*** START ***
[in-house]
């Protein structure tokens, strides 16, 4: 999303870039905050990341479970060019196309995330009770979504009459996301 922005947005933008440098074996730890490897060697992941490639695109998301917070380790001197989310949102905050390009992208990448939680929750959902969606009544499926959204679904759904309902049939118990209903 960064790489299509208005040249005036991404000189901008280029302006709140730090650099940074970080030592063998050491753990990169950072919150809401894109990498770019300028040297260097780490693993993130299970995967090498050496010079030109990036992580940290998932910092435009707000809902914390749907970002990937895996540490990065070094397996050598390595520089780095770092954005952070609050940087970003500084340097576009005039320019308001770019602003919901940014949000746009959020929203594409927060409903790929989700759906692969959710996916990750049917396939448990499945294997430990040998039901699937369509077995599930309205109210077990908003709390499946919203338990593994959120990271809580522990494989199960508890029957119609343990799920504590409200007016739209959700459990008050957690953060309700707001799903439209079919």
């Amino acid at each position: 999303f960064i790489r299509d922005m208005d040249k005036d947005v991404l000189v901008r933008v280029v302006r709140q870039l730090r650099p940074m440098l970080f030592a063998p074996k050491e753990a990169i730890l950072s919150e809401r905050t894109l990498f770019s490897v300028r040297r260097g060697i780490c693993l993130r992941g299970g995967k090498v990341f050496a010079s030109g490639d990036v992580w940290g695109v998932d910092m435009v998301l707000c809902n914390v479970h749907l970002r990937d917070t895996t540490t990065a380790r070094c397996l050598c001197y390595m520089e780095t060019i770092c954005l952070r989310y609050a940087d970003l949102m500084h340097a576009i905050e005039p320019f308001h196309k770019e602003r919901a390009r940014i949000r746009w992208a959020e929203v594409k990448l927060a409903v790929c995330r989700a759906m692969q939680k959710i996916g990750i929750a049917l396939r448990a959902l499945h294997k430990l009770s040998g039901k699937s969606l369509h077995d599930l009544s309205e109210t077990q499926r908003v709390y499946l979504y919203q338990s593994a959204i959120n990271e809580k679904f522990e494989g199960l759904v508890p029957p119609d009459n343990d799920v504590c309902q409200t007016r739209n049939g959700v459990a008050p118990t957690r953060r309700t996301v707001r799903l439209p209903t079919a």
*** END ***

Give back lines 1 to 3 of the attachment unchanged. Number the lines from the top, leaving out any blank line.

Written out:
[in-house]
């Protein structure tokens, strides 16, 4: 999303870039905050990341479970060019196309995330009770979504009459996301 922005947005933008440098074996730890490897060697992941490639695109998301917070380790001197989310949102905050390009992208990448939680929750959902969606009544499926959204679904759904309902049939118990209903 960064790489299509208005040249005036991404000189901008280029302006709140730090650099940074970080030592063998050491753990990169950072919150809401894109990498770019300028040297260097780490693993993130299970995967090498050496010079030109990036992580940290998932910092435009707000809902914390749907970002990937895996540490990065070094397996050598390595520089780095770092954005952070609050940087970003500084340097576009005039320019308001770019602003919901940014949000746009959020929203594409927060409903790929989700759906692969959710996916990750049917396939448990499945294997430990040998039901699937369509077995599930309205109210077990908003709390499946919203338990593994959120990271809580522990494989199960508890029957119609343990799920504590409200007016739209959700459990008050957690953060309700707001799903439209079919």
């Amino acid at each position: 999303f960064i790489r299509d922005m208005d040249k005036d947005v991404l000189v901008r933008v280029v302006r709140q870039l730090r650099p940074m440098l970080f030592a063998p074996k050491e753990a990169i730890l950072s919150e809401r905050t894109l990498f770019s490897v300028r040297r260097g060697i780490c693993l993130r992941g299970g995967k090498v990341f050496a010079s030109g490639d990036v992580w940290g695109v998932d910092m435009v998301l707000c809902n914390v479970h749907l970002r990937d917070t895996t540490t990065a380790r070094c397996l050598c001197y390595m520089e780095t060019i770092c954005l952070r989310y609050a940087d970003l949102m500084h340097a576009i905050e005039p320019f308001h196309k770019e602003r919901a390009r940014i949000r746009w992208a959020e929203v594409k990448l927060a409903v790929c995330r989700a759906m692969q939680k959710i996916g990750i929750a049917l396939r448990a959902l499945h294997k430990l009770s040998g039901k699937s969606l369509h077995d599930l009544s309205e109210t077990q499926r908003v709390y499946l979504y919203q338990s593994a959204i959120n990271e809580k679904f522990e494989g199960l759904v508890p029957p119609d009459n343990d799920v504590c309902q409200t007016r739209n049939g959700v459990a008050p118990t957690r953060r309700t996301v707001r799903l439209p209903t079919a």